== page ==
Effects of ACAT inhibition on apoptosis, plaque necrosis, and efferocytosis of cells in atherosclerotic lesions

Complete deficiency of ACAT1, the major macrophage ACAT isoform, has been shown to cause increased lesional free cholesterol, macrophage death, and tissue inflammation associated with increased atherosclerotic lesions 6. In studies using macrophage cell lines in which ACAT was inhibited (by Sandoz compound 58035) at the same time cells were loaded with cholesterol, it was shown that one basis for the macrophage cell death in ACAT1-deficient mice was the accumulation of FC in the ER membrane, triggering an ER-stress response that culminated in apoptosis 13.

Given that under the present experimental conditions the ACAT inhibitor actually decreased lesional free cholesterol, not increased it, we predicted that lesional macrophage apoptosis would not be increased. As shown in Figure 5A, TUNEL-positive areas were present in most animals from all experimental groups. As expected 15-17, the positive areas were close to the necrotic cores. Compared to the baseline group, with continued feeding of the WD, TUNEL staining increased as lesions further advanced (Figure 5B). As predicted by the decrease in lesional free cholesterol, partial ACAT inhibition was associated with decreased TUNEL staining (Figure 5B). The pattern of TUNEL data was independent of whether the area of staining or the % of nuclei positive for the staining (Figure 5C) was assessed. While the decrease in apoptosis is perfectly consistent with the decrease in plaque free cholesterol, this finding indicates that the decrease in lesional macrophages cannot be explained by an increase in macrophage death. In addition, while there was an increase in the necrotic areas of the plaques associated with continued WD feeding, necrosis was not greater in the F1394-treated group relative to the untreated group; in fact the trend was for a smaller increase with treatment (Figure 5D). There was also no difference in efferocytosis (the clearance of dead cells) in the plaques of mice treated or not treated with F1394 (Figure 6).

Figure 5Figure 5
Effects of ACAT inhibition on measurements of apoptosis and necrosis in atherosclerotic lesions
Figure 6
Effects of ACAT inhibition on phagocytosis efficiency

Effects of ACAT inhibition were independent of plasma lipid levels

As shown in Table 1, ACAT inhibition resulted in a modest decrease in the plasma levels of non-HDL cholesterol, as expected from its effects on intestinal cholesterol absorption and VLDL cholesteryl ester content 3. Nonetheless, the levels in the F1394 group remained high and in the range known to be highly atherogenic. To exclude that the effects of ACAT inhibition on lesion area or macrophage content were not indirect through changes in plasma cholesterol levels, as before 5, correlation analyses were performed. The Spearman r-values for the correlations between plasma total cholesterol (TC) and the macrophage content and plaque area were 0.23 (P=0.24) and 0.20 (P=0.31), respectively, indicating that the effects of ACAT inhibition were independent of plasma lipid levels.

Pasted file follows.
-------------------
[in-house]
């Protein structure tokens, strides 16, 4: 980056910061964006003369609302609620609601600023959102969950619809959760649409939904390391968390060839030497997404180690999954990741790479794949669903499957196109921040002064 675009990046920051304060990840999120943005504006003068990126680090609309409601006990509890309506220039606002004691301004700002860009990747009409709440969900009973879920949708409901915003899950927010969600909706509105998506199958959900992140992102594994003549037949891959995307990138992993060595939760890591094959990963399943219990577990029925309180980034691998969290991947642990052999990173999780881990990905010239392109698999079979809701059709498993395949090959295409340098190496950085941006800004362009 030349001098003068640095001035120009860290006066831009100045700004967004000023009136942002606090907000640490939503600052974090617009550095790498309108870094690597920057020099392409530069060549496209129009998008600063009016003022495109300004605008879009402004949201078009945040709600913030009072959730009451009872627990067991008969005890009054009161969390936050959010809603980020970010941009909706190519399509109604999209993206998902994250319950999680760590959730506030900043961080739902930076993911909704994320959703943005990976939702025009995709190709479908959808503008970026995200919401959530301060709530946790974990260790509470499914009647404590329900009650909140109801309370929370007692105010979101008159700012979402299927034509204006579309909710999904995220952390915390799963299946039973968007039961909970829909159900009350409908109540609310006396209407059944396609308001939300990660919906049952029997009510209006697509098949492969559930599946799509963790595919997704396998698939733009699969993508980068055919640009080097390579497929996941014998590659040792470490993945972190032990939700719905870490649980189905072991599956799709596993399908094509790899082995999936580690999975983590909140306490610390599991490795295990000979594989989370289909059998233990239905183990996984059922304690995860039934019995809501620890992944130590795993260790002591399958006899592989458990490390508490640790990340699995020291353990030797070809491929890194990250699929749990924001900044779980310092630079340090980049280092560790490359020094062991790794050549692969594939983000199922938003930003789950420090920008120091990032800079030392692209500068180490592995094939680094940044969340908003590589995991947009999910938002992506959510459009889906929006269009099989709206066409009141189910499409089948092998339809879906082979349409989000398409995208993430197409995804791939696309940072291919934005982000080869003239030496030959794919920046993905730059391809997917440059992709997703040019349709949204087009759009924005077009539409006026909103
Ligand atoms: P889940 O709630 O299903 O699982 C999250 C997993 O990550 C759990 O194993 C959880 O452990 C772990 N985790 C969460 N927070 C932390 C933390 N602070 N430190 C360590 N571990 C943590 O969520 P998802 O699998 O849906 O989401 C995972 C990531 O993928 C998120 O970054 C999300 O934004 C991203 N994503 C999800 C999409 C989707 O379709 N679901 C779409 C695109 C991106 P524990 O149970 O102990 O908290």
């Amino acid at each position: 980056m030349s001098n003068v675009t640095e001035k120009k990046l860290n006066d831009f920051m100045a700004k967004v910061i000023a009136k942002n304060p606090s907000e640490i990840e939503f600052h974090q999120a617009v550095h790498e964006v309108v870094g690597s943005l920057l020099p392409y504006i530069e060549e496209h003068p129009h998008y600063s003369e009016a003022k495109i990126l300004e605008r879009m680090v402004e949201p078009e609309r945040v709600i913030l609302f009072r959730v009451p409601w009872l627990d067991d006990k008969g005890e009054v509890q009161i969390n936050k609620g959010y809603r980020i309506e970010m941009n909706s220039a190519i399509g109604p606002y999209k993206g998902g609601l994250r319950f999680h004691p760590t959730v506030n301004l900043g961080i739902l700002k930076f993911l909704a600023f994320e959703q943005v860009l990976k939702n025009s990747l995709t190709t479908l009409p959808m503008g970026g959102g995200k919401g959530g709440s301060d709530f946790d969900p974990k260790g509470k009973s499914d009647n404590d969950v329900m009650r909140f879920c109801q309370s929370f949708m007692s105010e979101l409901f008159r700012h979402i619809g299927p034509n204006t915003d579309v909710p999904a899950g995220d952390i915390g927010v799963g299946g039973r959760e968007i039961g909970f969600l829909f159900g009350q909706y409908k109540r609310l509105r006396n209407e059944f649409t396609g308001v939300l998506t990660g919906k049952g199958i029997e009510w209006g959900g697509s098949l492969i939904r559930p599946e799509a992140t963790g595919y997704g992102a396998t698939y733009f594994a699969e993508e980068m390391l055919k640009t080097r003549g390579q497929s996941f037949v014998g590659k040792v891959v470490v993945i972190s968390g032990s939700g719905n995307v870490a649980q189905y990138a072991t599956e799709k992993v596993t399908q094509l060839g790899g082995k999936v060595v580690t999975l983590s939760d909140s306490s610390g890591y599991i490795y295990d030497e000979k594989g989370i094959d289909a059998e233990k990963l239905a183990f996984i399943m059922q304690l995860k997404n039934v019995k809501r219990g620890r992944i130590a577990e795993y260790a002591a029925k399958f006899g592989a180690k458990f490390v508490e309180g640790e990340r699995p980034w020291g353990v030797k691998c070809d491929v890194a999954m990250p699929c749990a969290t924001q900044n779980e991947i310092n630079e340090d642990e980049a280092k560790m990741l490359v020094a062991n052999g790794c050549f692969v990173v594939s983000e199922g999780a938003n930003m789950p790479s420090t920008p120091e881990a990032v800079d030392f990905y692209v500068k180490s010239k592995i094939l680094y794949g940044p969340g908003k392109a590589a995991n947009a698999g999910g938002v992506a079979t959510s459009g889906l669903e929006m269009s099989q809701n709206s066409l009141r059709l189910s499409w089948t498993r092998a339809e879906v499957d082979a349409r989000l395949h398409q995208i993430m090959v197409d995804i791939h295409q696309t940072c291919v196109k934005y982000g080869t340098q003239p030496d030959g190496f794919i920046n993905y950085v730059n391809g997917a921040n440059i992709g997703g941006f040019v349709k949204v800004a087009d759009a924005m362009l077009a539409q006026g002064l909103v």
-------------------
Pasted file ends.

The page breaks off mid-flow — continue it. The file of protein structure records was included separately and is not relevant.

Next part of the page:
To further support the finding that plasma TC was not statistically related to any of the outcomes and does not account for the differences in them among the groups, analyses of covariance (ANCOVA) were performed to compare the outcomes among the three study groups (baseline, treatment, no treatment) adjusting for plasma TC. There were still significant differences in the outcome measures among the three groups when adjusting for TC. In other words, adjustment for plasma TC was not significantly associated with the outcome in any analysis. In a separate analysis in which we normalized for plaque size, the patterns we reported for changes in macrophage and tissue factor content in the treatment group were also not changed.


In a previous report 5, we showed that partial inhibition of ACAT reduced the initiation and progression of early atherosclerosis in apoE-/- mice without evidence of obvious toxicity, in agreement with a recent report in which a specific ACAT 2 inhibitor was used in these mice 45. In the present study, we have focused on a more clinically relevant scenario- the effects of partial ACAT inhibition on established atherosclerotic plaques that progressed beyond the foam cell stage. Compared to the baseline group, over the next 14 weeks, the plaque size increased, but the progression of increase was significantly retarded in the F1394 group. ACAT inhibition was also associated with beneficial changes in plaque composition. These included fewer macrophages and reductions in the content of tissue factor or neutral lipid in general, and total cholesterol, free cholesterol, and cholesteryl ester in particular, important factors in the pathophysiology of atherothrombosis. Furthermore, these effects were not associated with toxicity that was systemic (e.g., normal weight gain and no dermal pathology) or in the plaques themselves, as assessed by the level of apoptosis, efferocytosis, or signs of necrosis. The lack of an increase in apoptosis is perfectly consistent with the drug-induced decrease in lesional free cholesterol.

As expected, ACAT inhibition tended to have a modest impact on plasma cholesterol levels (Table 1), though it was not statistically significant. As in our previous study 5, there were no statistically significant correlations between the major findings and plasma cholesterol levels. As before, even in the F1394 group, plasma cholesterol levels (>1000 mg/dL) were far in excess of those known to accelerate plaque progression in apoE-/- mice (e.g., 46). Thus, the benefits of partial ACAT inhibition on plaque progression and composition were in the face of persistent, severe, hyperlipidemia.